Having good ventilation is key. The best way to ensure this is through a rotating compost drum or barrel that sits off the ground. Many hardware stores carry this.
Adding leaves or grass to the compost bin with human waste is okay, but don’t add too much vegetable waste as it can make the contents too damp. If it seems too wet, add more dry elements like paper, ripped up cardboard, dry grass and leaves. It’s okay to add a bit of water or green plants if it’s too dry.
Ideally, having two compost bins to process human waste is best. Use one at a time – when the first bin is full, start using the second.
Make sure to never mix composted human waste with edible plants, because there may be a small chance some dangerous bacteria are still present. Non-edible plants, like flowers, are the ideal choice.
what about urine?
As for urine, you can just use it as fertilizer by diluting it with some water. It has a lot of nutrients like nitrogen, potassium and phosphorus many plants love.
If you’re on the road and disposing of urine in the wilderness, try to avoid ornamental plants as they may have been recently fertilized or have particular needs. Play it safe and go for bare soil or a patch of weeds.
Also, make sure to spread urine out in a wide area, rather than pouring it all in one spot. Walking and pouring is a good idea.
And please make sure you’re at least 200 feet away from waterways to protect the ecosystem. Urine can cause eutrophication in waterways.
how often do composting toilets need to be emptied?
How often you empty a compost toilet will depend on the make and model of your specific compost toilet. But most commercial composting toilets need to be emptied 2-3 months.
To empty, most compost toilets have a chamber beneath that has separate liquid and solid waste holding compartments. Check with the manufacturer to see how to remove the tray or waste vessel, but it normally requires releasing a cover or latches.
You can add your solid waste to a compost heap and have it become compost over time. Just be mindful that human waste in a compost heap must reach certain temperatures for a long enough period to kill off any bacteria.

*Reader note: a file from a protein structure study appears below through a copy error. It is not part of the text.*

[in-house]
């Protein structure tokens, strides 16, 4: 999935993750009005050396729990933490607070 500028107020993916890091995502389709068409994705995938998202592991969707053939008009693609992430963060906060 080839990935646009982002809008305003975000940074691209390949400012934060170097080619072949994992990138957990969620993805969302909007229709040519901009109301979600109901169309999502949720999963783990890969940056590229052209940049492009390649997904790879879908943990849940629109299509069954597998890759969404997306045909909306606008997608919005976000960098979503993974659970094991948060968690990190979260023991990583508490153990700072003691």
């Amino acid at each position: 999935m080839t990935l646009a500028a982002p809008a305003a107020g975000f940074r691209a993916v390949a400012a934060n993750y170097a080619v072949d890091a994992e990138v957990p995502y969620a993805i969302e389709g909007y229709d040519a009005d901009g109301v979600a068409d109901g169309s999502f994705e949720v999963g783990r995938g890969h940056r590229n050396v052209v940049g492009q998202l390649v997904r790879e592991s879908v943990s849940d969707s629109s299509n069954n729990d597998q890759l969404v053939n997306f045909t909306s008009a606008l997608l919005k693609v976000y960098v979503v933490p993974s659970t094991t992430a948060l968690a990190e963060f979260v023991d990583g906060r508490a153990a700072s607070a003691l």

Another option is putting it in a compostable bag and adding it to a trash can (if you’re on the road, this may be your best bet).
Burying is another option, but just be mindful that some parks may bar this. But if you’re in the wilderness, dig a cat hole at least 8 inches deep and bury your solid human waste there, as you would if you were camping.
do compost toilets smell?
A compost toilet shouldn’t smell bad if you properly maintain them. Follow the manufacturer’s recommendations for maintenance and empty after a few uses to prevent odor. It smells more like wood or mulch if you’re using a toilet that requires you to add dry matter to it.
do composting toilets need electricity?
Certain compost toilets don’t need electricity to function, making them great for off-the-grid living. There are both electric and non-electric versions.
Several models need power for continuous venting with fans. Certain composting toilets do this through the use of batteries or wall plugins.
6 composting toilets for a greener flush:
These six composting toilets get the Going Zero Waste seal of approval. All of these brands are the best on the market.
Some are portable and affordable, others are pricy and will need to be installed. But there’s something for everyone!
I’ve gone ahead and highlighted some key features of each brand, but it isn’t an exhaustive list. Be sure to check out their websites for more information.
Would you give any of these compost toilets a shot? Let me know in the comments!